Monday, September 03, 2007

"Data Mining" = voodoo science ?

On the Statistical Modeling blog, Aleks Jakulin has a rant on the virtues of data mining:

I view data analysis as summarization: use the machine to work with large quantities of data that would otherwise be hard to deal with by hand. I am also curious about what would the data suggest, and open to suggestions. Automated model selection can be used to list a few hypotheses that stick out of the crowd: I was not using model selection to select anything, but merely to be able to quantify how much a hypothesis sticks out from the morass of the null.

The response from several social scientists has been rather unappreciative along the following lines: "Where is your hypothesis? What you're doing isn't science! You're doing DATA MINING !"
I had almost the same reaction a while back when I was visiting JPL: the climatologists there were horrified at the idea of trolling for patterns in climate data, and to the person, asked me the dreaded 'But what is the science question?" question. Of course, given the general hot-potato-ness of climatology right now, one might sympathize with their skittishness.

Data mining is a tricky area to work in, and I've discussed this problem earlier. It's a veritable treasure-chest of rich algorithmic problems, especially in high dimensional geometry, and especially over large data sets. However, it's often difficult to get a sense of forward progress, especially since the underlying analysis questions often seem like elaborate fishing expeditions.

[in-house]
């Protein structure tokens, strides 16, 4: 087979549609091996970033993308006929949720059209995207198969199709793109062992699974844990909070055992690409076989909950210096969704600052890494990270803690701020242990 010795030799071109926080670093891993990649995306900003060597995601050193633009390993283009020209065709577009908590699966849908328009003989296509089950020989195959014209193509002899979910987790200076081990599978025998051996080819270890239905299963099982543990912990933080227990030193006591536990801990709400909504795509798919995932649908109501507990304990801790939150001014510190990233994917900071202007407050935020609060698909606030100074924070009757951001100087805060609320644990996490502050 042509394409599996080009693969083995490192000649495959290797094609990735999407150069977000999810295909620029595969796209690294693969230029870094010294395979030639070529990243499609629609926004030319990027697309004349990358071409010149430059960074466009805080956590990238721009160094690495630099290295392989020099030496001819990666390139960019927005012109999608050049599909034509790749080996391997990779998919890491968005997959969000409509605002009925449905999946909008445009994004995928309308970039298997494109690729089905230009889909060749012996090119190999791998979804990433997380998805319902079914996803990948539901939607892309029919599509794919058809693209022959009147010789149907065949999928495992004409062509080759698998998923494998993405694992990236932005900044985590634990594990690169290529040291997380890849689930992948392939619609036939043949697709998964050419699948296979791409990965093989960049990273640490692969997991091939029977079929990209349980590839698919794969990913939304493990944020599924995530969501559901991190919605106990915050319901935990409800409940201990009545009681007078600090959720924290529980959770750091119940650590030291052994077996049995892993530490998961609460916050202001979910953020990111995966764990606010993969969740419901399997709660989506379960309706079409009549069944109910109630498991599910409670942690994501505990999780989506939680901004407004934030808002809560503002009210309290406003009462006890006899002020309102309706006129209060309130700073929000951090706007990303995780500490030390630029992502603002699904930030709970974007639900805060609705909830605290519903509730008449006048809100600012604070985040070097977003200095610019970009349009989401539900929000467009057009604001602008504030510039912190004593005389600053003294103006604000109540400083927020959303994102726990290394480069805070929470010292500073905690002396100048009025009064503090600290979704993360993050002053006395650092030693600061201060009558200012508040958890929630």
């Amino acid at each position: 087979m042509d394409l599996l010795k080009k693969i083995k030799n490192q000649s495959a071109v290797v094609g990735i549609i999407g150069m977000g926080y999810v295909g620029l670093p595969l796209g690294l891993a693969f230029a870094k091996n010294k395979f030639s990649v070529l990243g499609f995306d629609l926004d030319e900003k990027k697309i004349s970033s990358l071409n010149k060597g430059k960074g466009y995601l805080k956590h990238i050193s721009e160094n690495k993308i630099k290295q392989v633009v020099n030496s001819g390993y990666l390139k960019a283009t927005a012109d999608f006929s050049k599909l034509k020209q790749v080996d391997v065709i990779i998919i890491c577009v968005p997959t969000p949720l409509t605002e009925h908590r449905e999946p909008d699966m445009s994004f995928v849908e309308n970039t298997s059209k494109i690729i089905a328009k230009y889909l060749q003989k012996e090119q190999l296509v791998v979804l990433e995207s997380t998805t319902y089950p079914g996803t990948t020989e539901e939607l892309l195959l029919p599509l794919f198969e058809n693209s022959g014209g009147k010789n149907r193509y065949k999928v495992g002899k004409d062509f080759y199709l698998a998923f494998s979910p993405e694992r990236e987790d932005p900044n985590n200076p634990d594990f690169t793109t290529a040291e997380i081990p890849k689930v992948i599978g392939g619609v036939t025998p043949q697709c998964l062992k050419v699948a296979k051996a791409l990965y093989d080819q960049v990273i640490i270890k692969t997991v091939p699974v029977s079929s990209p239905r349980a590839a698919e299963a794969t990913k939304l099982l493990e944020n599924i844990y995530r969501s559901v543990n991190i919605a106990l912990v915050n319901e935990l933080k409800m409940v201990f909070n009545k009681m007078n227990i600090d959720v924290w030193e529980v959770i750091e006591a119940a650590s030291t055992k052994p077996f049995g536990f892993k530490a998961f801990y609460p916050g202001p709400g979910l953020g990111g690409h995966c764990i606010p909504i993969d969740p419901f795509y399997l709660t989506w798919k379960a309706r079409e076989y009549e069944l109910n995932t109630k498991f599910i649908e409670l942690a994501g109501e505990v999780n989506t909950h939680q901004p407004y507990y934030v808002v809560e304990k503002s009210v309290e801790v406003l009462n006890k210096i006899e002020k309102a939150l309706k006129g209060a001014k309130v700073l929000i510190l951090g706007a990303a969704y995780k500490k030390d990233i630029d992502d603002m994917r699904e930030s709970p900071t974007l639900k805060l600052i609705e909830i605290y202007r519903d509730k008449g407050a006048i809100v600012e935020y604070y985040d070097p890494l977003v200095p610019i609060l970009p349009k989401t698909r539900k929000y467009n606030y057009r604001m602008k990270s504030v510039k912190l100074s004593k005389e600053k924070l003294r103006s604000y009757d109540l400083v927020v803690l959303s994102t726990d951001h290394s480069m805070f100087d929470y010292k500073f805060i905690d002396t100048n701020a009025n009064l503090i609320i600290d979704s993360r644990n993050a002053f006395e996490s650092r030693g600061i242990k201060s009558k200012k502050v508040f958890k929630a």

In that context, the distinction Aleks makes between confirmatory data analysis (check if the data validates or invalidates a hypothesis) and exploratory data analysis (play with the data to create a non-uniform distribution on plausible hypotheses) is quite helpful. It also emphasizes the interactive and very visual nature of data mining; interactive tools and visualizations are as important as the underlying analysis tools as well.

Update: Chris Wiggins points me to some of the earlier references to 'data mining'. One of the most vituperative is a paper by Michael Lovell in 1983 in The Review of Economics And Statistics. This paper drips with scorn for 'data miners', but makes a point that is at the very least worthy of consideration: namely that because of the large dimensionality of the space of hypotheses that a data mining application typically explores (here couched in terms of explanatory variables for a regression), patterns with apparently high p-values might not actually be that significant (or stated another way, in high dimensional spaces, there are many seemingly rare patterns that aren't that rare).
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